The battle lasted an hour at least.  The dark soldiers were vanquished; the light prevailed.  People around Patsy began to sing, too, and what could easily have been a slaughter became a victorious songfest, like some macabre musical.

The injured were carried into the fellowship hall.  The children were bussed to the refuge.  Patsy made her way back to the car, after being hugged by most of the elders and strongly questioned by Gwen and prayed over by Atticus.  Patsy felt radiant.

Until she found Le’Vander’s shotgun snapped and shattered on the bloody ground by his Toyota.

She grabbed a medic – and not gently.  “Where’s Le’Vander?”

The Pakistani shook his head.

“Le’Vander!” she hollered.  “Tall, skinny, balding, makes the best coffee in the world, blue Star Wars shirt.”

“Clone Wars?” the young man asked.

“I don’t know!” She shook him.  “Where is he?”

“Fellowship hall.  With the wounded.”

“Is he hurt?  Is he dying?  What’s wrong with him?”
            “Nothing. I can do nothing for him.” The medic stuttered as Patsy continued to shake him.

His words sank in and she found herself running.  Her flotsam sandals flew across the grass.  She pushed someone out of the way and then she was beside him.  He was laying on a table in the fellowship hall, eyes closed, arms and legs stretched out as if he were asleep.

“Oh, Le’Vander,” she whispered.  “Le’Vander.”  She pressed her hands on his shoulders and he opened his eyes.

“You were magnificent, Patsy.  You were slaying them right and left.  I was never so proud of you in my life.”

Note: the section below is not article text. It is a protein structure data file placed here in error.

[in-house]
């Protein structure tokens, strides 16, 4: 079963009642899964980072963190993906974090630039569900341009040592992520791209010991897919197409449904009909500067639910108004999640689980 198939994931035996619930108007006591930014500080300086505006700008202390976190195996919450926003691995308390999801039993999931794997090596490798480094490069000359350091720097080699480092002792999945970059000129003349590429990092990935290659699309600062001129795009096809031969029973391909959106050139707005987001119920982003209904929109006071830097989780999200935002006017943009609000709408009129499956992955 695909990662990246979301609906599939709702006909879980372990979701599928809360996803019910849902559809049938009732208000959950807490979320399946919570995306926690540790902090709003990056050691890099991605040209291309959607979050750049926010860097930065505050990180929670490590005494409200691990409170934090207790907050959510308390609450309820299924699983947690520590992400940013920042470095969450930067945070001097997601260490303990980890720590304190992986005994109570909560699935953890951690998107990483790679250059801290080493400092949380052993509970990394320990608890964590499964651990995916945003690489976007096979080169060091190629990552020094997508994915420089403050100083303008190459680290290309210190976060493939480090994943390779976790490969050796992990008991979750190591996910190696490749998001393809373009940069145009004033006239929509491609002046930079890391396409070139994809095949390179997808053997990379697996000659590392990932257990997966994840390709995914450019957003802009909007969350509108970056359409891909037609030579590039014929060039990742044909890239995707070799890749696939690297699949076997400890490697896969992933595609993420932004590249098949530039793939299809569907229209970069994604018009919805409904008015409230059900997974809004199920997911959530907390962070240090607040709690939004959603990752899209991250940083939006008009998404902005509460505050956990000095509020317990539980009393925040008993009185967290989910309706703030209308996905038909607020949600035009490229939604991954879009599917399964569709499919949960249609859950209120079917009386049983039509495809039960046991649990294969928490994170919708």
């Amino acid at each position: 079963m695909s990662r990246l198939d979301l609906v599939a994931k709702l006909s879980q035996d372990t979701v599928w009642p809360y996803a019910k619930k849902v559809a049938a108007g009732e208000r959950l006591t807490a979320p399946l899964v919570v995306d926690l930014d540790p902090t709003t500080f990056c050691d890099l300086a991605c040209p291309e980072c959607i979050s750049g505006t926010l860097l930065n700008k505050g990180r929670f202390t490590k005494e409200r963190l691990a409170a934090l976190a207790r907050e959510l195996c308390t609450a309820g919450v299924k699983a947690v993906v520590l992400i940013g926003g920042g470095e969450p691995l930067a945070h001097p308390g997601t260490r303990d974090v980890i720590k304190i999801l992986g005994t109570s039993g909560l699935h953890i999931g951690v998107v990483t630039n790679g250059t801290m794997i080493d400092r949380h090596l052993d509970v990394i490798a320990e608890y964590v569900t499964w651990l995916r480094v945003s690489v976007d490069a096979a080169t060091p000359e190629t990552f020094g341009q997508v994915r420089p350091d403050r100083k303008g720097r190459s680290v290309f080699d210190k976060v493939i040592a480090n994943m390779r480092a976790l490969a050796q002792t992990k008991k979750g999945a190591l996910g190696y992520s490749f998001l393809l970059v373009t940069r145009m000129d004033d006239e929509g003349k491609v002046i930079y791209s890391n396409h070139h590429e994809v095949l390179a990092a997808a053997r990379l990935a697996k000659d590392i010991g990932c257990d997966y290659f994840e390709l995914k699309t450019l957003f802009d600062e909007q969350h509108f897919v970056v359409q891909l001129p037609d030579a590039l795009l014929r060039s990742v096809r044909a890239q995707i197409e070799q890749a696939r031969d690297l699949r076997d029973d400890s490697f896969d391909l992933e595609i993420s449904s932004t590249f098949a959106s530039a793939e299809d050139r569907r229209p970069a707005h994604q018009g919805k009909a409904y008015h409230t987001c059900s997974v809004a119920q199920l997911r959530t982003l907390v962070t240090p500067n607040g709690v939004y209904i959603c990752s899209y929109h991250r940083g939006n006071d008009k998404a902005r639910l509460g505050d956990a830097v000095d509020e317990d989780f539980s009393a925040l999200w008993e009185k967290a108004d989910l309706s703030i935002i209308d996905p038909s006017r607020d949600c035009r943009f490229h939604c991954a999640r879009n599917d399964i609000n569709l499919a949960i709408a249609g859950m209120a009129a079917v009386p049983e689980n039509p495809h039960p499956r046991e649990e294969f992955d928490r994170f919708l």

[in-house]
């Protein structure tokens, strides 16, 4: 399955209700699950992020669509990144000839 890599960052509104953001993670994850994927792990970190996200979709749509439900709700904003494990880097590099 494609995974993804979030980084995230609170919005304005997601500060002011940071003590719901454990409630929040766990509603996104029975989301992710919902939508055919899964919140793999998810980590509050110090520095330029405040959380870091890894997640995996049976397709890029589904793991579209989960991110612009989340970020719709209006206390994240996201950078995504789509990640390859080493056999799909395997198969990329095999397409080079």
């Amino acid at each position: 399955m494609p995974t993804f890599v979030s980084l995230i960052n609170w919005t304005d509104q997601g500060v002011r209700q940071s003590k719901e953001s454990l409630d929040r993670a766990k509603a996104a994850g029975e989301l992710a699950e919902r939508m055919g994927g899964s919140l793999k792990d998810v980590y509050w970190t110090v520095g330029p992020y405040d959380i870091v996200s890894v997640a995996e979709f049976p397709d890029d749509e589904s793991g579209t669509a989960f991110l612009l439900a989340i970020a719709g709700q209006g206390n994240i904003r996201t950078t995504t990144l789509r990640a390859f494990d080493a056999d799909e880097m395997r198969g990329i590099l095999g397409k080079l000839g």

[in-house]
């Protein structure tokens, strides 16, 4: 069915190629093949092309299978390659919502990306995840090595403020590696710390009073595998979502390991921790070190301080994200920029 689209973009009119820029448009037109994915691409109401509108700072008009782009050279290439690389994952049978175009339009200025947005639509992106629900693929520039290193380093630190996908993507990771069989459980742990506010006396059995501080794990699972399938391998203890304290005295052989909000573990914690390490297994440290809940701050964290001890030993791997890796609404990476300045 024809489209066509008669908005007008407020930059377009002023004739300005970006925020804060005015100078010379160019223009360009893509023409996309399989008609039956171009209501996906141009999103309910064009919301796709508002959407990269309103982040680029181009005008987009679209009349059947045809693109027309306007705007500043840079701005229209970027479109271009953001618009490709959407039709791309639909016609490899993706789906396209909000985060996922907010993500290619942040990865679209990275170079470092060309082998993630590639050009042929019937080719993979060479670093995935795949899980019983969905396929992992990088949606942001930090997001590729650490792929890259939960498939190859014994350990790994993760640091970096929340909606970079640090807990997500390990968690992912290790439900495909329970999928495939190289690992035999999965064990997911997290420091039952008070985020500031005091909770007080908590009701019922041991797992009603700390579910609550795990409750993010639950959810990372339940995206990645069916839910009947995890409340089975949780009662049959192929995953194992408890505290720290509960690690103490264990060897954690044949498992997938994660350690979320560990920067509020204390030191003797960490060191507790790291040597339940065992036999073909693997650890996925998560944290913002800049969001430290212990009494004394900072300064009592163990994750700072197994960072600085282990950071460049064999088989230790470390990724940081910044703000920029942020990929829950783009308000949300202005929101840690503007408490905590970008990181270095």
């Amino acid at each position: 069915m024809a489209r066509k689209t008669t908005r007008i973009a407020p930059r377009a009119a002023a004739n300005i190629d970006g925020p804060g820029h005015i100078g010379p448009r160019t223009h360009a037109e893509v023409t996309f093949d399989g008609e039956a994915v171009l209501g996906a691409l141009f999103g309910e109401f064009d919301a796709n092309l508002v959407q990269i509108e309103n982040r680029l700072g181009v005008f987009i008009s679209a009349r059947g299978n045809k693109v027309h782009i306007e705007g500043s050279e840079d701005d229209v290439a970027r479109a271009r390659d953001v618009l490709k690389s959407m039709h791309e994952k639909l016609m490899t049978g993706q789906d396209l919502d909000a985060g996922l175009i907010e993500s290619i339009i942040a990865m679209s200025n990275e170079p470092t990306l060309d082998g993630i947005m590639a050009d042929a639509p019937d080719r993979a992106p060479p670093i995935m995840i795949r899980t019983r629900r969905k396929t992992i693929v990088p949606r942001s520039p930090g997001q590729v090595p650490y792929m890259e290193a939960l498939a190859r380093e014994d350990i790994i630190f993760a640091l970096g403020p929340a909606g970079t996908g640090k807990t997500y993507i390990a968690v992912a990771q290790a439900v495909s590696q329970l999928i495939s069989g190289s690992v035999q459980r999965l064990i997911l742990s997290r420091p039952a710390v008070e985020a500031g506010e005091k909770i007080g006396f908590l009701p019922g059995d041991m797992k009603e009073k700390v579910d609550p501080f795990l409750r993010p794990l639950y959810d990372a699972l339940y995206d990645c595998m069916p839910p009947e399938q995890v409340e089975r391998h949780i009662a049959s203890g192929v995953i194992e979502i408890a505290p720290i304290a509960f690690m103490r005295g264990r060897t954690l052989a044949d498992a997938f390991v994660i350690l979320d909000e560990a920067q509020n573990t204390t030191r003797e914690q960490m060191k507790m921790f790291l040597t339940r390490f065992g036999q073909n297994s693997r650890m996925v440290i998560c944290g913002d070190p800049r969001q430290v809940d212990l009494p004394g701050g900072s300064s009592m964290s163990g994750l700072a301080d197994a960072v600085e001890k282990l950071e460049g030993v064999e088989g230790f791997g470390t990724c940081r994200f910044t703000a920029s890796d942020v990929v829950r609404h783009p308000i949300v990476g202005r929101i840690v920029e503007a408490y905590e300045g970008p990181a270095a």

“Oh, Le’Vander.”

He tried to sit up, but she insisted he lay back down.  “Don’t try to move, Le’Vander.  Just rest now.  You just rest here.  And I’ll stay with you.  No matter what.”

“Is everything alright, Patsy?” he asked softly, his voice trembled.

“The doctor said,” Patsy’s make-up smeared with her tears.  “The doctors don’t know everything.  They don’t.  He said there’s nothing he can do for you.  But I don’t believe him.”

“Patsy,” Le’Vander gasped.  “You’re crushing my shoulders.”

Her hands flew in the air.  “I’m sorry.  I’m sorry, Le’Vander.  Are you in a lot of pain?”

“No,” he shook his head.  “No, not much.”

“Is there anything I can do for you?”

He looked at her, then checked to his right and left, then looked at her again.  He lowered his voice, “Will you kiss me, Patsy, just once, before I die?”

“I swear it, Le’Vander.  I swear on our mothers’ graves, I’ll kiss you before you die.”

He grinned, began to sit up, and then lay back down again.  “Did you ever think, if you’d won that scholarship and gone away to sing opera at the Met, you wouldn’t have been here today?  You would have been the best opera singer in the world, dressed in sparkly outfits, eating oysters and caviar and sipping champagne with kings.  And everyone who heard you sing would have fallen in love with you.  But God had something better in mind for you.  I always said it, didn’t I?  And here it is.  You could have been singing for kings and queens, but today, you sang for God, and defeated the darkness.  You sang for God and He sang through you.  It don’t get better than that, Patsy.  Not ever.  No matter how many kings –“

Excerpt from

To Build an Army

© Evelyn Rainey

Available for publication.